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Ahom
Ahom Language Work

Stephen Morey
Senior Lecturer in Linguistics
Department of Languages and Linguistics
La Trobe University

I met Tileshwar Mohan in January 2007; I had gone to visit the Tai Ahom village of Parijat, home to some of the leading Deodhai – traditional priests of the Tai Ahom community – in order to learn more about the Tai Ahom manuscripts.

Twenty years ago, in October 1996, I had visited Assam for the first time. I was interested in the Tai Ahom language, which had ceased to be spoken as a mother tongue, in the late 18th century, when the Tai Ahoms had adopted many of the customs of the Hindu Assamese, including their language. From what I had read, however, the language had survived in ritual and in large collections of manuscripts, and was undergoing some kind of revival. However, in the first few years of my time in Assam I concentrated on other Tai languages – Phake, Aiton, Khamyang – which were still spoken by small numbers of people.

Parijat village is in the plains of Assam, an area full of very rich paddy rice fields; in January these are dry; the nights are cold and the days short. With my wife, I had travelled to Parijat to meet one of the leading Deodhai, but he was absent; however our guide took us to meet Tileshwar Mohan, who generously brought out for us a most valuable manuscript, the Ming Mvng Lung Phai (the spirit of the country descends and moves).[1]

He allowed me to photograph the manuscript, and then read it in the traditional Tai Ahom intonation. While this has never been investigated, this intonation seems to me to be much influenced by Indian styles, yet it is still somehow unique.

Reading from the Ming Mvng Lung Phai. Source: www.paradisec.org.au

 

eap373-tileshwarmohan_mvngmunglungphai_0005

Ming Mvng Lung Phai manuscript. It is believed in the Ahom culture that there different types or number of spirits(khons) in everything in this universe. These spirits seem to escape after war or if someone is frightened or scared. And in order to call back these spirits this manuscript is used to call back the frightened spirits. This text is used when the spirit of country has escaped. Photo: Stephen Morey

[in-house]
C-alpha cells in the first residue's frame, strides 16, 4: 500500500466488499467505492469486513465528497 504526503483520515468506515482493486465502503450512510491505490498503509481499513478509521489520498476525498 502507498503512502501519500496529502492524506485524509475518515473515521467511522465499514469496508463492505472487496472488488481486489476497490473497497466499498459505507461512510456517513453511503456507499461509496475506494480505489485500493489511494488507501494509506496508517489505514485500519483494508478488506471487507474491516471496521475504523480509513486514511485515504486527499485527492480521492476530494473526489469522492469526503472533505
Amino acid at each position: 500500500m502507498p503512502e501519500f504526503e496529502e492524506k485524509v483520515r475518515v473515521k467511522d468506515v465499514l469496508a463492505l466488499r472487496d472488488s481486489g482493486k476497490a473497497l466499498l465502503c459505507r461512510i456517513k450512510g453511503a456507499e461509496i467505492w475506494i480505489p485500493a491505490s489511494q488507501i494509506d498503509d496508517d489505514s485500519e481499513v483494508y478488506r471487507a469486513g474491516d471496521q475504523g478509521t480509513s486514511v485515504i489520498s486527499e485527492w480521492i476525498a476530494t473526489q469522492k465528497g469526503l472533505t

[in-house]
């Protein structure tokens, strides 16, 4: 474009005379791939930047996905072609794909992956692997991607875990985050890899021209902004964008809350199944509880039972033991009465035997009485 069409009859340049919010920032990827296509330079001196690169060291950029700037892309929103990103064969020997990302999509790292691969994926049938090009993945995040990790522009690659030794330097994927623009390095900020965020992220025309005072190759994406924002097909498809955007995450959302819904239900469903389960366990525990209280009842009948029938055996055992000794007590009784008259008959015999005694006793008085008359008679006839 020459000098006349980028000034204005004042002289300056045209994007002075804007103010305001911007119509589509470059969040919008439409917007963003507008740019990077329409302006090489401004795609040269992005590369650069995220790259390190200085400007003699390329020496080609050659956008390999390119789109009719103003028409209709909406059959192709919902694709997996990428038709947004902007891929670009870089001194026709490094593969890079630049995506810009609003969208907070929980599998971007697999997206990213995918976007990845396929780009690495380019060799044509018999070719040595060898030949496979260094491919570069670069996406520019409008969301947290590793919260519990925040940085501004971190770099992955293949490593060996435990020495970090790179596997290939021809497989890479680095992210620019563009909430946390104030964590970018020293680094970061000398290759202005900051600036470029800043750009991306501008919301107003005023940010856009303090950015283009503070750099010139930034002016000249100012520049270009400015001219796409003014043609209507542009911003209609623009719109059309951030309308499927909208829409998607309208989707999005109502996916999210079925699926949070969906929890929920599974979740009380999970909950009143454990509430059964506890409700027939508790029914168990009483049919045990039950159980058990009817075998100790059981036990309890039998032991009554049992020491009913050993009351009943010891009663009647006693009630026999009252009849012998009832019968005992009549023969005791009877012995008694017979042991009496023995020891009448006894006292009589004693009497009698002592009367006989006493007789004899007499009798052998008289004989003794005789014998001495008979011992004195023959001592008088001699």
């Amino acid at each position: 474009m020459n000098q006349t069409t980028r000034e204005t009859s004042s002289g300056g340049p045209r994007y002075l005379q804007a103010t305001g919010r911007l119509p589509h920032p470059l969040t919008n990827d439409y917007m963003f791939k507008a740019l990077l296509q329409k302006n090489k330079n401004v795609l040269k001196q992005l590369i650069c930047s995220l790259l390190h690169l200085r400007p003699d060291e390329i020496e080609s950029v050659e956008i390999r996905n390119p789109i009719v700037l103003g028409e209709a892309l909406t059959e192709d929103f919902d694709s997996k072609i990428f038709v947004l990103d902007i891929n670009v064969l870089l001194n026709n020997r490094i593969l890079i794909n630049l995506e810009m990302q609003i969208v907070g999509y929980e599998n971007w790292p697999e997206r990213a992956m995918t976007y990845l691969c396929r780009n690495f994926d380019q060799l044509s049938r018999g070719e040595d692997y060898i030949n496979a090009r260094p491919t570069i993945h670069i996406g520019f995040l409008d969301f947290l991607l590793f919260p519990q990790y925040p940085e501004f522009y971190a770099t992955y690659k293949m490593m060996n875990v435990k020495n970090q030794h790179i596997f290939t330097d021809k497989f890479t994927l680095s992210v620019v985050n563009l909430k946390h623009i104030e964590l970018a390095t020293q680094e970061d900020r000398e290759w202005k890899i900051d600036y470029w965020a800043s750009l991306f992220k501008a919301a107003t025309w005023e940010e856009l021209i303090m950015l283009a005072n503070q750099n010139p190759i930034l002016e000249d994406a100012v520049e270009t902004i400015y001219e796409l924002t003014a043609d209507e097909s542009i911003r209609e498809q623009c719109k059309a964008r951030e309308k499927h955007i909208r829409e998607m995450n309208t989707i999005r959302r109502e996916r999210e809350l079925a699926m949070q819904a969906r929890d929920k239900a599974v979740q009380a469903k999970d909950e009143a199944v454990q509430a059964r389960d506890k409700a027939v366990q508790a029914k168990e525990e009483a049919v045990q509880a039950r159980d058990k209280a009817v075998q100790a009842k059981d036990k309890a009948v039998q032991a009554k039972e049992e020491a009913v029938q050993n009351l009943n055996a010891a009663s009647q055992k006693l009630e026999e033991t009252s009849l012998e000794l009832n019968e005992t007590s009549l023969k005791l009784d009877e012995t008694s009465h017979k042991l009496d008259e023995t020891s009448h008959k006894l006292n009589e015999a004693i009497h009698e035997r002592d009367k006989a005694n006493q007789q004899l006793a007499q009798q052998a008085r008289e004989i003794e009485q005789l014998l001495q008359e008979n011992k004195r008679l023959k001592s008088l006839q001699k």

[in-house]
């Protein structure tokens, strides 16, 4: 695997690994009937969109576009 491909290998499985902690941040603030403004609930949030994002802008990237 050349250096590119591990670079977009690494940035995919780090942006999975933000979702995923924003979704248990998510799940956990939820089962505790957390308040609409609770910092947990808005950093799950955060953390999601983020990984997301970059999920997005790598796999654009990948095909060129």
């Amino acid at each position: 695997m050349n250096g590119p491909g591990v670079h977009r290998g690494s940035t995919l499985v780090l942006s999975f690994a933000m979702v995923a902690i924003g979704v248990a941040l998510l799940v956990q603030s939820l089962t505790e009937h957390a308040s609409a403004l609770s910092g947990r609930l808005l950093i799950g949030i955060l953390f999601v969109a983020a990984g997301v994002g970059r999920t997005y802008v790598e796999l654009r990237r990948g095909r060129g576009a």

But my job is as a linguist, so I asked Tileshwar Mohan to explain the meaning, and this he did, at least in part, in the recordings SDM04-2007-001 to -004. It was clear to me that this was an important text, and in subsequent years, I have worked with Tileshwar Mohan, and also with the Tai Scholar Chaichuen Khamdaengyodtai, to make a translation of this text.

Visiting Tileshwar Mohan in the years since we started work has often involved sitting in his living room, with mud floor and no heating, the door to the outside open, with his gentle wife offering tea and betel nut. We often sit there in the evening, after the early sunset, with a very low voltage light or kerosene lamp if the electricity goes, while we discuss the meaning, or the possible meaning, of manuscripts that have been in his family since time immemorial, but much of the meaning of which has become obscured.

Tileshwar Mohan, his son and Stephen Morey

Tileshwar Mohan, his son and Stephen Morey

photo of Tileshwar Mohan by Stephen Morey

photo of Tileshwar Mohan by Stephen Morey

Links

Language data website: sealang.net/assam
Dictionary websites: sealang.net/ahom; sealang.net/singpho; sealang.net/phake
sealang.net/mueshaungx; sealang.net/chamchang

Linguistic data archived at:
DoBeS: www.mpi.nl/DoBeS and follow a link to projects, then Tangsa, Tai and Singpho in North East
India
ELAR: elar.soas.ac.uk
PARADISEC: www.paradisec.org.au
North East Indian Linguistics Society: sealang.net/neils

  1. [1] We use the symbol for a back unrounded vowel of unspecified height – [ɯ] or [ɤ]